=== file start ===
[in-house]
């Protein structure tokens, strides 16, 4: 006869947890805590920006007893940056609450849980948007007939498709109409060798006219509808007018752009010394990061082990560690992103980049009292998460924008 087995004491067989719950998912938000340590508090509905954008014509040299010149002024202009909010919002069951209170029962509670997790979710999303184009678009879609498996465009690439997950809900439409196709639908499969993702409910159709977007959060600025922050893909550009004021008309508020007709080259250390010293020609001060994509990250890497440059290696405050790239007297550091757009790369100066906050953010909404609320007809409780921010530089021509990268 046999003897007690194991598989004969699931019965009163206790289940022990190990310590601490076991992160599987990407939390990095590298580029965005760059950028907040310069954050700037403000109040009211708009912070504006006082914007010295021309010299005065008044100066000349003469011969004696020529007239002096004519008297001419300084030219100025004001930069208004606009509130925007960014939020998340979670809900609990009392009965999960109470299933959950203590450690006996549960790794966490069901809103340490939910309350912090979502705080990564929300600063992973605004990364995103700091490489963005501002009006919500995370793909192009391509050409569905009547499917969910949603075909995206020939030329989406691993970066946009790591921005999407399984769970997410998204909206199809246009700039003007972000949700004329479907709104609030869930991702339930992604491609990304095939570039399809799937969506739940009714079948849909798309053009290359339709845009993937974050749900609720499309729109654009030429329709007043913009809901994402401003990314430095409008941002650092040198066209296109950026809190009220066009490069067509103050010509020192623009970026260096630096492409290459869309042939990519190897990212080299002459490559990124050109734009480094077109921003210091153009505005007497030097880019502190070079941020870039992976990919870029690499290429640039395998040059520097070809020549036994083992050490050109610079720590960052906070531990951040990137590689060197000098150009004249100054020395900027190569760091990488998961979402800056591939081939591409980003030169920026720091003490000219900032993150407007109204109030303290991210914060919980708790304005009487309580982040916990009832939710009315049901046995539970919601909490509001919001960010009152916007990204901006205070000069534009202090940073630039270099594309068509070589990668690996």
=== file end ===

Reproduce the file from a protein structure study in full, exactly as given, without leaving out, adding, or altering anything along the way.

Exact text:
[in-house]
């Protein structure tokens, strides 16, 4: 006869947890805590920006007893940056609450849980948007007939498709109409060798006219509808007018752009010394990061082990560690992103980049009292998460924008 087995004491067989719950998912938000340590508090509905954008014509040299010149002024202009909010919002069951209170029962509670997790979710999303184009678009879609498996465009690439997950809900439409196709639908499969993702409910159709977007959060600025922050893909550009004021008309508020007709080259250390010293020609001060994509990250890497440059290696405050790239007297550091757009790369100066906050953010909404609320007809409780921010530089021509990268 046999003897007690194991598989004969699931019965009163206790289940022990190990310590601490076991992160599987990407939390990095590298580029965005760059950028907040310069954050700037403000109040009211708009912070504006006082914007010295021309010299005065008044100066000349003469011969004696020529007239002096004519008297001419300084030219100025004001930069208004606009509130925007960014939020998340979670809900609990009392009965999960109470299933959950203590450690006996549960790794966490069901809103340490939910309350912090979502705080990564929300600063992973605004990364995103700091490489963005501002009006919500995370793909192009391509050409569905009547499917969910949603075909995206020939030329989406691993970066946009790591921005999407399984769970997410998204909206199809246009700039003007972000949700004329479907709104609030869930991702339930992604491609990304095939570039399809799937969506739940009714079948849909798309053009290359339709845009993937974050749900609720499309729109654009030429329709007043913009809901994402401003990314430095409008941002650092040198066209296109950026809190009220066009490069067509103050010509020192623009970026260096630096492409290459869309042939990519190897990212080299002459490559990124050109734009480094077109921003210091153009505005007497030097880019502190070079941020870039992976990919870029690499290429640039395998040059520097070809020549036994083992050490050109610079720590960052906070531990951040990137590689060197000098150009004249100054020395900027190569760091990488998961979402800056591939081939591409980003030169920026720091003490000219900032993150407007109204109030303290991210914060919980708790304005009487309580982040916990009832939710009315049901046995539970919601909490509001919001960010009152916007990204901006205070000069534009202090940073630039270099594309068509070589990668690996």